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Author's profile photo Scott Braker

A Look at Grid Computing (Part I)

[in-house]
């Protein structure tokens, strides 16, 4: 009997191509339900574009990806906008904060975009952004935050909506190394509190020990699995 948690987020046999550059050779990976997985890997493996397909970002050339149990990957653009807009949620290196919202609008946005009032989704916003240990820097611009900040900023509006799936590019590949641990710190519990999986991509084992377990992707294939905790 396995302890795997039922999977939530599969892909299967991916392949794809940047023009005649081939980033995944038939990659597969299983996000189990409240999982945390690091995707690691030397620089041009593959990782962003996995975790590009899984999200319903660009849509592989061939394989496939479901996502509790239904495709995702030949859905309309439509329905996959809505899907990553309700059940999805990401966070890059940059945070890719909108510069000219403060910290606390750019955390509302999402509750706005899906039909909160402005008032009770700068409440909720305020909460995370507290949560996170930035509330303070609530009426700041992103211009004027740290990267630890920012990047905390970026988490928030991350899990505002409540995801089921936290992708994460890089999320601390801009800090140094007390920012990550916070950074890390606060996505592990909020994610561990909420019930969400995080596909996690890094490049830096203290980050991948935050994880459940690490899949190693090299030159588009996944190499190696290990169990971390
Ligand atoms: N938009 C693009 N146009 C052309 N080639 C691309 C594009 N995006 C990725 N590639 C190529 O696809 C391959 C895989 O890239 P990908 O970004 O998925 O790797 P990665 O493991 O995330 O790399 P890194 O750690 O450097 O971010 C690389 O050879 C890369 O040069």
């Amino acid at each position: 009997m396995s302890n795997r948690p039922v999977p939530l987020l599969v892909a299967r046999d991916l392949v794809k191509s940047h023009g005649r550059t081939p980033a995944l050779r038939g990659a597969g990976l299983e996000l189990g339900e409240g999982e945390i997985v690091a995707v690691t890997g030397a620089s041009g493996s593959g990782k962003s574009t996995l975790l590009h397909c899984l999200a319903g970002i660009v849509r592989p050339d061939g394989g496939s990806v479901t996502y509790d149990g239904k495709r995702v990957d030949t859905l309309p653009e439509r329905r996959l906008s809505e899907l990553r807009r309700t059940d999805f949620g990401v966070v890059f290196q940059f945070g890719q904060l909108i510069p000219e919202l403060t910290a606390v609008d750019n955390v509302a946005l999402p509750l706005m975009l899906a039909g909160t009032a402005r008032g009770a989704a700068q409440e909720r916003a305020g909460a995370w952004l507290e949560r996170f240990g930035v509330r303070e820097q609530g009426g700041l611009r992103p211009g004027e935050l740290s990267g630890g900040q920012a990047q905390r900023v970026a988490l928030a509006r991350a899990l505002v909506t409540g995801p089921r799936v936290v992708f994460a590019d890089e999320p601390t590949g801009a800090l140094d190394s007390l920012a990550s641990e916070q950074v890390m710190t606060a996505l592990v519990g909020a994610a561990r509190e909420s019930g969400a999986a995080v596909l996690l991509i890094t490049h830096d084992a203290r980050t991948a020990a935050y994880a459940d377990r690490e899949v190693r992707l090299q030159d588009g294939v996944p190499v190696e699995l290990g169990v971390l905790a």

A Look at Grid Computing (Part I) Early in 2005 I became interested in SAP Adaptive Computing. I was sent to training where I worked with the product and I also began reading and learning the technology from every angle that I could grab onto. By mid 2005 I was well on my way to getting a great handle on it as well as handling presentations on the topic and handling SAP event PODs on the subject. Just as I was beginning to feel comfortable and somewhat strong on the subject a consultant hit me with a real monkey wrench of a question; “What is the difference between Adaptive Computing and Grid Computing, aren’t they the same thing”? I know that I stood there stupefied by the question when it was asked. I did not know the answer. As a matter of fact I did not even begin to know where to start an answer on that question. So I did what I never like doing. I got the persons contact information and told them that I would have to get back to them with an answer on this subject. Since that initial question about Grid I have received that same question probably two dozen or so times in the last 8 months. I guess that it is not just me that is not sure of the definition and the differences. So where did the term Grid Computing come from and was does it mean in the world of computing in general? Way back in the days of the early 1990’s or so we first saw the term “Grid Computing” start to be used. Initially the idea was to look at accessing computer power in the same simple and easy way that we as consumers access electrical power via the electrical power grids available to us all. From a CERN point of view they look at The Grid as “a service for sharing computer power and data storage capacity over the Internet.” So from that statement we can sort of see the endless possibilities of CPU, MEM and various data buckets or folders that could be available to us at any given moment. Now think back to a time that was pre internet if you will. Back when Marty and Doc were trying to find a power source to get their super charged time traveling Delorean sports car a power source that would give the FLUX capacitor the 1.21 jigawatts it needed to get BACK TO THE FUTURE… Yes, that is right. Straight back to the mid 1980’s when you had to log into local BBS systems to communicate with other nerds and geeks on your PC. These were single points of access where in everyone shared both the computing power and data storage of the single machine that they were dialing into. This single access dial-in format had only one FTP space, one BBS space, one User database etc. If you wanted to access different information that was not contained within a specific BBS you needed to hang up and dial into a different BBS system and hopefully get the info you needed there. When CERN and Al Gore (it’s a joke son… a joke I say) invented the Internet in 1993 the World Wide Web was open for business. Essentially so was the Grid at this point too. Suddenly there were multiple storage sites with access to massive computing power right at your finger tips that you could get at as fast as your 2400 Baud Modem could download it to your rocking fast Pentium 75. You can look at these humble beginnings as what is called an External Grid. By this I am loosely referencing the way that various colleges and universities shared data and storage of that data in the beginning of the web. If you do a quick web search on BIRN and see how they have handled not for profit research you will see what I mean in much more detail. A Look at Grid Computing (Part II)

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